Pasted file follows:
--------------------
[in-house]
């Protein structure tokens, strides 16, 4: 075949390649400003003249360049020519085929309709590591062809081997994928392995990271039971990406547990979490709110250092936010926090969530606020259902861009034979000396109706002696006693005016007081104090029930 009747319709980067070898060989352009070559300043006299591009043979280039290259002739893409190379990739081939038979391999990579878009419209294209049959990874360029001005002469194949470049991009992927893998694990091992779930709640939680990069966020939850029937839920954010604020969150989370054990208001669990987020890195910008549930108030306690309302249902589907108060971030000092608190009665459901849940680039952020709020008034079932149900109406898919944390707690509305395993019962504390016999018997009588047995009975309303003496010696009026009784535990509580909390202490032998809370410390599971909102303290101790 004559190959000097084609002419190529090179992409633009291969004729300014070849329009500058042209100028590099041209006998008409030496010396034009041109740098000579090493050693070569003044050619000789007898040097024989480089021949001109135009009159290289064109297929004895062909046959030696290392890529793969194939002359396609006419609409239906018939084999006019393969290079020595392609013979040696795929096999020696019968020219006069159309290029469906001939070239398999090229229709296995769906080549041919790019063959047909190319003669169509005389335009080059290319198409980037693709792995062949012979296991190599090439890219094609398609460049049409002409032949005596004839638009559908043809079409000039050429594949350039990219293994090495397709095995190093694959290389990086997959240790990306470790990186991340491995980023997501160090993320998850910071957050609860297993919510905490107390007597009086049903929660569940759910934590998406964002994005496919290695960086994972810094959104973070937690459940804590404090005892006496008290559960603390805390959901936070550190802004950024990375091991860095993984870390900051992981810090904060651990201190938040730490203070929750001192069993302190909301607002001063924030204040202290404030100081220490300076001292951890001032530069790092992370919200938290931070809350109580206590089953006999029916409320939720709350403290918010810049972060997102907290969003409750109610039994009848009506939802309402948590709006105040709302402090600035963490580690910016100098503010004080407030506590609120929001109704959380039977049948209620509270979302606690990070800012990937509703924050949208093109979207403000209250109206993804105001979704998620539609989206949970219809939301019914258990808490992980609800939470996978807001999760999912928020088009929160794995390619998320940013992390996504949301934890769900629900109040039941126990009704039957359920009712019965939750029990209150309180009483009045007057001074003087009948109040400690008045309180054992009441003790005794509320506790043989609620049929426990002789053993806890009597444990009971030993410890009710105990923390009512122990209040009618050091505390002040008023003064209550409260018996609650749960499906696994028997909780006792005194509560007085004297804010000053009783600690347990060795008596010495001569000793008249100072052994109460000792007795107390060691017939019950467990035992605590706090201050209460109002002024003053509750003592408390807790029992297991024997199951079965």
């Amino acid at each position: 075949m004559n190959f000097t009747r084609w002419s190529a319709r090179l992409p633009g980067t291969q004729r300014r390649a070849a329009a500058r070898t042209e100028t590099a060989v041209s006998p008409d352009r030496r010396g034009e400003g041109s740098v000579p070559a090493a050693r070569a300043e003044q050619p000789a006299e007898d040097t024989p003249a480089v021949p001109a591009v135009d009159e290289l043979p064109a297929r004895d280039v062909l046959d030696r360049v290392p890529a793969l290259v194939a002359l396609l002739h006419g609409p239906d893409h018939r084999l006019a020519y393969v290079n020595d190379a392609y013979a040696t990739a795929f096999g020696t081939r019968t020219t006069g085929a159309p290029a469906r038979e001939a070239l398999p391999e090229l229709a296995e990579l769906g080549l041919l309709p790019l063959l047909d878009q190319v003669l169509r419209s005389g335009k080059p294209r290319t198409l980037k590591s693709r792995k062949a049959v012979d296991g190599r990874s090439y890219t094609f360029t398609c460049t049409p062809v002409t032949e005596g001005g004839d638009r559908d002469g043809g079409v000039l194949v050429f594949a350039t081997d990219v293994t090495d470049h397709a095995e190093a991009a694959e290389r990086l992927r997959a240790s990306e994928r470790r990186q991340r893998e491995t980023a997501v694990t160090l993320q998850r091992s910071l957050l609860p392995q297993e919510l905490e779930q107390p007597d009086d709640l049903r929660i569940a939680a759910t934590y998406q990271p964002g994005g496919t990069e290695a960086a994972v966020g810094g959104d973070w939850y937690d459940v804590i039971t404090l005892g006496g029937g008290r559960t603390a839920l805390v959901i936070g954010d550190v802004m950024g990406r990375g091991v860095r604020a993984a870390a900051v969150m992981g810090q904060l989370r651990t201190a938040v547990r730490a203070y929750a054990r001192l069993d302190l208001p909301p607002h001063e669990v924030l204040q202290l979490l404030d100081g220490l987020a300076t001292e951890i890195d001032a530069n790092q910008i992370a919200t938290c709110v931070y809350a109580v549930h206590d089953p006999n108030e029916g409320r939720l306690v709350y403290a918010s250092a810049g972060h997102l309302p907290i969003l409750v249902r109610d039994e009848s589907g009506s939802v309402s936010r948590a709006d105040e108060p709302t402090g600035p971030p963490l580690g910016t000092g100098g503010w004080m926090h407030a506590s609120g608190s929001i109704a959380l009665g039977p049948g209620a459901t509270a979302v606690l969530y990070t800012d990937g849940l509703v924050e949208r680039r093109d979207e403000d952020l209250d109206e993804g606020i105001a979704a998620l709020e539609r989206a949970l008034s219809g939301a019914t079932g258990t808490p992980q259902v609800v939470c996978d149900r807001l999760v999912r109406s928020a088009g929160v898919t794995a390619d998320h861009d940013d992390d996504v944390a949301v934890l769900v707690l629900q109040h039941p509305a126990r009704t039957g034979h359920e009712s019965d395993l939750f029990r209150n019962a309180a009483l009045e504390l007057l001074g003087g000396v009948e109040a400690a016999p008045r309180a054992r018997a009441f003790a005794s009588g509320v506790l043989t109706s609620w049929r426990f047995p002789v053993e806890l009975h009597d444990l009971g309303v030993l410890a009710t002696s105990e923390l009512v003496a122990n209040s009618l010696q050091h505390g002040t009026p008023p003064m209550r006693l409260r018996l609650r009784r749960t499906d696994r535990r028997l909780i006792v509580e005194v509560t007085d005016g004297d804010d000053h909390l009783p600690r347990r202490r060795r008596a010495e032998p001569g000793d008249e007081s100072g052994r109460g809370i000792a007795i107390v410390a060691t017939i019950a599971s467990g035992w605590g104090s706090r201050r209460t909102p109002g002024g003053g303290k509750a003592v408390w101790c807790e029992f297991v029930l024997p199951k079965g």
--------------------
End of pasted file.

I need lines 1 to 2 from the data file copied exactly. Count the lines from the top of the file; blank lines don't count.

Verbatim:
[in-house]
């Protein structure tokens, strides 16, 4: 075949390649400003003249360049020519085929309709590591062809081997994928392995990271039971990406547990979490709110250092936010926090969530606020259902861009034979000396109706002696006693005016007081104090029930 009747319709980067070898060989352009070559300043006299591009043979280039290259002739893409190379990739081939038979391999990579878009419209294209049959990874360029001005002469194949470049991009992927893998694990091992779930709640939680990069966020939850029937839920954010604020969150989370054990208001669990987020890195910008549930108030306690309302249902589907108060971030000092608190009665459901849940680039952020709020008034079932149900109406898919944390707690509305395993019962504390016999018997009588047995009975309303003496010696009026009784535990509580909390202490032998809370410390599971909102303290101790 004559190959000097084609002419190529090179992409633009291969004729300014070849329009500058042209100028590099041209006998008409030496010396034009041109740098000579090493050693070569003044050619000789007898040097024989480089021949001109135009009159290289064109297929004895062909046959030696290392890529793969194939002359396609006419609409239906018939084999006019393969290079020595392609013979040696795929096999020696019968020219006069159309290029469906001939070239398999090229229709296995769906080549041919790019063959047909190319003669169509005389335009080059290319198409980037693709792995062949012979296991190599090439890219094609398609460049049409002409032949005596004839638009559908043809079409000039050429594949350039990219293994090495397709095995190093694959290389990086997959240790990306470790990186991340491995980023997501160090993320998850910071957050609860297993919510905490107390007597009086049903929660569940759910934590998406964002994005496919290695960086994972810094959104973070937690459940804590404090005892006496008290559960603390805390959901936070550190802004950024990375091991860095993984870390900051992981810090904060651990201190938040730490203070929750001192069993302190909301607002001063924030204040202290404030100081220490300076001292951890001032530069790092992370919200938290931070809350109580206590089953006999029916409320939720709350403290918010810049972060997102907290969003409750109610039994009848009506939802309402948590709006105040709302402090600035963490580690910016100098503010004080407030506590609120929001109704959380039977049948209620509270979302606690990070800012990937509703924050949208093109979207403000209250109206993804105001979704998620539609989206949970219809939301019914258990808490992980609800939470996978807001999760999912928020088009929160794995390619998320940013992390996504949301934890769900629900109040039941126990009704039957359920009712019965939750029990209150309180009483009045007057001074003087009948109040400690008045309180054992009441003790005794509320506790043989609620049929426990002789053993806890009597444990009971030993410890009710105990923390009512122990209040009618050091505390002040008023003064209550409260018996609650749960499906696994028997909780006792005194509560007085004297804010000053009783600690347990060795008596010495001569000793008249100072052994109460000792007795107390060691017939019950467990035992605590706090201050209460109002002024003053509750003592408390807790029992297991024997199951079965």